January 3, 2013
Richard Lunt, assistant professor in the Department of Chemical Engineering and Materials Science at Michigan State University, has received a National Science Foundation (NSF) CAREER Award.
Funding from this five-year, $409,800 grant, which began January 1, 2013, will support Lunt's work in the development of transparent photovoltaics (PVs), a new paradigm for solar energy harvesting.
The project will develop a new class of near-infrared excitonic semiconductors, which can be utilized to selectively capture and convert ultraviolet and near-infrared light into electricity, and design the next generation of high efficiency transparent solar cells.
The technology enables the use of transparent surfaces such as windows and displays for generating electricity. A benefit of the new technology is that windows are already large, flat surfaces that are manually assembled during building construction. The incremental cost of a installing a "PV" window, or retrofitting a window with a flexible PV film, is expected to be substantially less than the cost of installing a separate PV panel.
Transparent PVs have the potential to impact U.S. energy production, as well as the energy utilization efficiency of buildings, by reducing the energy cost for PV deployment, reducing cooling costs similarly to low-e coatings, and imparting a net-negative carbon footprint. Further, transparent PVs could become an important route for autonomously powering mobile electronics.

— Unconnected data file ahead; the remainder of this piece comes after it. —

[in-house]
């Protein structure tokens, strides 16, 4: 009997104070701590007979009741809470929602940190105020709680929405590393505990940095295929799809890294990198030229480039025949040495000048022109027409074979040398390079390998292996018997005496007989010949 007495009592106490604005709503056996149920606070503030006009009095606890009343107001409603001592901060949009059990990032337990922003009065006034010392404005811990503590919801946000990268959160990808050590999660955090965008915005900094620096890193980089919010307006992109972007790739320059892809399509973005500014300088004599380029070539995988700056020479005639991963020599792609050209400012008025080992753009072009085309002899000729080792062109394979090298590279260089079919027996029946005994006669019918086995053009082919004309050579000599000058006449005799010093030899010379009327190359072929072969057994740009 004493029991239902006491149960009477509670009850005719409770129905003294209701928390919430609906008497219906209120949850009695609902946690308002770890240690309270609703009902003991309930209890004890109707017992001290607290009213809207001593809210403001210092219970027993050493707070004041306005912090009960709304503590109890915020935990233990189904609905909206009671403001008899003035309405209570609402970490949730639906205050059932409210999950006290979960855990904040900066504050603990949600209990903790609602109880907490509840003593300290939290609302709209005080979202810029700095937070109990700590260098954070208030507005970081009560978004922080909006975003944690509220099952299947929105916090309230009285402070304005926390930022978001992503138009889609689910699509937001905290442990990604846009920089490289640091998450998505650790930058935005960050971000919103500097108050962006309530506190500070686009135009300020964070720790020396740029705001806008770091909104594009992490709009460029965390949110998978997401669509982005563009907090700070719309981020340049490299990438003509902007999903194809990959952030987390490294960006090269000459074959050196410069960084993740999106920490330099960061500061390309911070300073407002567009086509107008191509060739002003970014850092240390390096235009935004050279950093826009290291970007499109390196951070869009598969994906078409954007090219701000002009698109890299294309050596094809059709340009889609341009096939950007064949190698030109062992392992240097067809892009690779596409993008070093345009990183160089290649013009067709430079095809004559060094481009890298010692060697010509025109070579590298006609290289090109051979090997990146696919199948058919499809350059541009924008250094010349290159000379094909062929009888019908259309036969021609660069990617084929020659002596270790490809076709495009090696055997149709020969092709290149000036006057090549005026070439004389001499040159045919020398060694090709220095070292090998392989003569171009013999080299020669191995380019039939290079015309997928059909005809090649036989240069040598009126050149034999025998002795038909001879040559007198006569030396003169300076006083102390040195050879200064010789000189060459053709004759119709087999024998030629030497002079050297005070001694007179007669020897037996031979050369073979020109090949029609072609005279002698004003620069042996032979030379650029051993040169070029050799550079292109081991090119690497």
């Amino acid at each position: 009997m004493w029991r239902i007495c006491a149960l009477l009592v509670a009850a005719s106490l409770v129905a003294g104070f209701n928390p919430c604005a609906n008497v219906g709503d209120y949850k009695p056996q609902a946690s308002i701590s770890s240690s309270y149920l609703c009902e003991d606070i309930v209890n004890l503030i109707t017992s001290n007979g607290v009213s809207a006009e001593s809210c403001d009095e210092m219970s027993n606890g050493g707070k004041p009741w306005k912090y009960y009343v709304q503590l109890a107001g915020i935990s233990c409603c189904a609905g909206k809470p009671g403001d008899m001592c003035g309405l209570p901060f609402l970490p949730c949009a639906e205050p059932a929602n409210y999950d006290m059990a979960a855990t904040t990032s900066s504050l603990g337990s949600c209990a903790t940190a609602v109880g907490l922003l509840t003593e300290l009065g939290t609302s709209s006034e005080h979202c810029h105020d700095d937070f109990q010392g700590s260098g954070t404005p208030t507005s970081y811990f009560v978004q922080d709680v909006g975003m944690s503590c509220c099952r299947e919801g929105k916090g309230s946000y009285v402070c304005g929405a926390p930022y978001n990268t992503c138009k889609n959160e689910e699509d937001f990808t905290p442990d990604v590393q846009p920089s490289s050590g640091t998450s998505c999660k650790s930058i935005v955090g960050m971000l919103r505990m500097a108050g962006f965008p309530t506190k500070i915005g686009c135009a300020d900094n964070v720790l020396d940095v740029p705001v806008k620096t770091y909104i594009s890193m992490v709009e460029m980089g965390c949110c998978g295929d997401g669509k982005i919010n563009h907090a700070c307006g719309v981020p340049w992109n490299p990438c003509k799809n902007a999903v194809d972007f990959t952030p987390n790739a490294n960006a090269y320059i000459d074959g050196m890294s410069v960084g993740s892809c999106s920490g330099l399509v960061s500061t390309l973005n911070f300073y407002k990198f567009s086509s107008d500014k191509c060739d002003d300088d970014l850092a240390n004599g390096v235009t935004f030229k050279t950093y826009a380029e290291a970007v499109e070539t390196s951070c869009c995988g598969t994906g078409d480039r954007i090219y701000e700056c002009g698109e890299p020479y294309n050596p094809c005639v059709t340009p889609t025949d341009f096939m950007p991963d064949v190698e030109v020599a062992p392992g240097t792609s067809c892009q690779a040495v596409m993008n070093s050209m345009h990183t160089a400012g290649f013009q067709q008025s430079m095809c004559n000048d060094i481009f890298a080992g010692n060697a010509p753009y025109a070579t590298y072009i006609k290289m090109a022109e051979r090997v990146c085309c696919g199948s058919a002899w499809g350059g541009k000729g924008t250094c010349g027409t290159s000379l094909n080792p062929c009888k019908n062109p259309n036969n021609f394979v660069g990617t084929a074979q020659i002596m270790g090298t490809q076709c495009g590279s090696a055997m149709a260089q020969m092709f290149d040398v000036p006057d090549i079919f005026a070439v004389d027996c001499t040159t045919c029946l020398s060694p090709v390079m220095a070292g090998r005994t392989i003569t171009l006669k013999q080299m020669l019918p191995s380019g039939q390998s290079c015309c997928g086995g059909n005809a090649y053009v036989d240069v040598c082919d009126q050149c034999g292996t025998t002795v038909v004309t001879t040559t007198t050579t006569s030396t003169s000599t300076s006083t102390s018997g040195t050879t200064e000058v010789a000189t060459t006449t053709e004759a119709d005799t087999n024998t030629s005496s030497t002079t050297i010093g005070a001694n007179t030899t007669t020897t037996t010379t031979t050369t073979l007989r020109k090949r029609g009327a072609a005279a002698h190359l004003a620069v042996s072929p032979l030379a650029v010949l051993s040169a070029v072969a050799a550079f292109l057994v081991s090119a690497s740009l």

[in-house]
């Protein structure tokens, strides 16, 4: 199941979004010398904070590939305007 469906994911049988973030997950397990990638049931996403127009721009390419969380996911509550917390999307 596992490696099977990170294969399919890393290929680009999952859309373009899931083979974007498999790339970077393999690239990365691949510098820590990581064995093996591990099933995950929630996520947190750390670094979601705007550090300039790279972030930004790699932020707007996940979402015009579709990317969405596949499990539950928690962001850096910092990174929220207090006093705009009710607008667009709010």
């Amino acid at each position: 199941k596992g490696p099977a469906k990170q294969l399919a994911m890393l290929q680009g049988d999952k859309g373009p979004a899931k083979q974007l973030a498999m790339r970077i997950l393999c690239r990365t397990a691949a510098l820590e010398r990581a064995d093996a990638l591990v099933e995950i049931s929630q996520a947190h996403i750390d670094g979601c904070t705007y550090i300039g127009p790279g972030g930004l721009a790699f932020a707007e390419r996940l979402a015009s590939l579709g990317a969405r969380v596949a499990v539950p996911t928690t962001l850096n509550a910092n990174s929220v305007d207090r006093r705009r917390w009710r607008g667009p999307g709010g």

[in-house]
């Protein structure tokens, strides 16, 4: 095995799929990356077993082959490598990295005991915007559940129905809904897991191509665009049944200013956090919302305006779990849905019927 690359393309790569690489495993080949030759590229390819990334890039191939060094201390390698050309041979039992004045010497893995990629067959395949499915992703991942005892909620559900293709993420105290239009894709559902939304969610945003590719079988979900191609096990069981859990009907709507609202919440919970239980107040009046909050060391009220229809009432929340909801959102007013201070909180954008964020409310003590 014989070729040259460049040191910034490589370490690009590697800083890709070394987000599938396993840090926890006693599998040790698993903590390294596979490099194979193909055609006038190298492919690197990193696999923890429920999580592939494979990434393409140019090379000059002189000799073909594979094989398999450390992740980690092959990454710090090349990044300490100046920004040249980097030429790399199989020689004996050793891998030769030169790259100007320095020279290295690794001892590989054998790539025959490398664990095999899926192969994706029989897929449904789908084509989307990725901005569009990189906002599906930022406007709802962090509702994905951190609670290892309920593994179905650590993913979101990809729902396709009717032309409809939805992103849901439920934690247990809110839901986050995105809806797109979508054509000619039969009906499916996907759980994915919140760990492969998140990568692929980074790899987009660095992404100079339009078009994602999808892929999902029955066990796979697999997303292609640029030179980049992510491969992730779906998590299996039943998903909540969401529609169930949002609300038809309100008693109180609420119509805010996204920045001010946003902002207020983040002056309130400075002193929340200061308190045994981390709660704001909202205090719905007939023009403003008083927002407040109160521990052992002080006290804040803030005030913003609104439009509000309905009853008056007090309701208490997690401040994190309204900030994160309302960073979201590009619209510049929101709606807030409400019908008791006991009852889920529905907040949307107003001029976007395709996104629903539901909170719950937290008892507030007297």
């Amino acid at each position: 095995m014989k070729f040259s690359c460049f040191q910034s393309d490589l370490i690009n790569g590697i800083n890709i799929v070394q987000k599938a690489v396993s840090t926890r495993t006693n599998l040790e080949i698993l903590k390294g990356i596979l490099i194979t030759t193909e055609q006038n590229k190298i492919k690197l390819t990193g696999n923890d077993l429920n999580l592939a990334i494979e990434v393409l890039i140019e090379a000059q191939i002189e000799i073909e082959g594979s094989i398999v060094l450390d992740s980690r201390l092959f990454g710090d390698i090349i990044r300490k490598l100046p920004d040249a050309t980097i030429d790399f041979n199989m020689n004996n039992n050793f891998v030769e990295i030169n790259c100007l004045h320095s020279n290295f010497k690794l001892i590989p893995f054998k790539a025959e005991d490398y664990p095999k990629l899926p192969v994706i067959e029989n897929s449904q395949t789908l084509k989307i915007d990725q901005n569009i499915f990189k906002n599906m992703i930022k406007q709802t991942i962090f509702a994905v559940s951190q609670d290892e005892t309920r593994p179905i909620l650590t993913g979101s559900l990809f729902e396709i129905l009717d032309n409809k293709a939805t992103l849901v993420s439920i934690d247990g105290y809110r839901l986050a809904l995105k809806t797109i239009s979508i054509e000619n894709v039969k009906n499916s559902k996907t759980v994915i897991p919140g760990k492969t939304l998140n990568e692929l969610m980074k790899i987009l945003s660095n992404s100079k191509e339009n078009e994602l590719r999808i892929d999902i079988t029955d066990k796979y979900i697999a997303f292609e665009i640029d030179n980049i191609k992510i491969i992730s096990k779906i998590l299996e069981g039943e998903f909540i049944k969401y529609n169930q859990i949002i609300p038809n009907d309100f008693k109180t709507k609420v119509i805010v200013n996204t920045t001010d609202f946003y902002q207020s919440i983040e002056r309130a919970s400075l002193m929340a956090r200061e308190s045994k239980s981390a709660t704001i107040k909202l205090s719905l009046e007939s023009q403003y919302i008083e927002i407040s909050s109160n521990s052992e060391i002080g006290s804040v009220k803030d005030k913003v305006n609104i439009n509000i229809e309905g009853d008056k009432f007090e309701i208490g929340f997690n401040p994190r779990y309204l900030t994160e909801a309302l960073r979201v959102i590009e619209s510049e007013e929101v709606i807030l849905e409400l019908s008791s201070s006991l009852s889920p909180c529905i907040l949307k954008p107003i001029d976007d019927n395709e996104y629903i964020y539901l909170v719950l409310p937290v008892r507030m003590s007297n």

This NSF funding will also be used to establish a coordinated outreach and educational effort that includes organizing hands-on renewable energy workshops through the MSU College of Engineering CoRe (Cornerstone and Residential) Experience, initiating an art-of-science competition at MSU to promote science appreciation, advising a student-run initiative to retrofit buildings on campus with renewable energy solutions, and supporting students from underrepresented groups.
Lunt received his BS degree from the University of Delaware in 2004 and his PhD from Princeton University in 2010. Just prior to arriving at MSU in 2011, he worked as a postdoctoral associate at the Massachusetts Institute of Technology (MIT).
He recently co-founded the company Ubiquitous Energy Inc. to commercialize technologies for ubiquitous solar energy deployment, including solar windows. His preliminary work on developing these devices was highlighted in the Applied Physics Letters 50th Anniversary Collection: Editor's Picks of Most Recent Publications as one of the most important articles published in recent years.
The Faculty Early Career Development (CAREER) Award is among the NSF's most prestigious honors, recognizing young faculty members who are effectively integrating research and teaching.
Within the past four years, eleven MSU College of Engineering faculty members have been named NSF CAREER Award winners.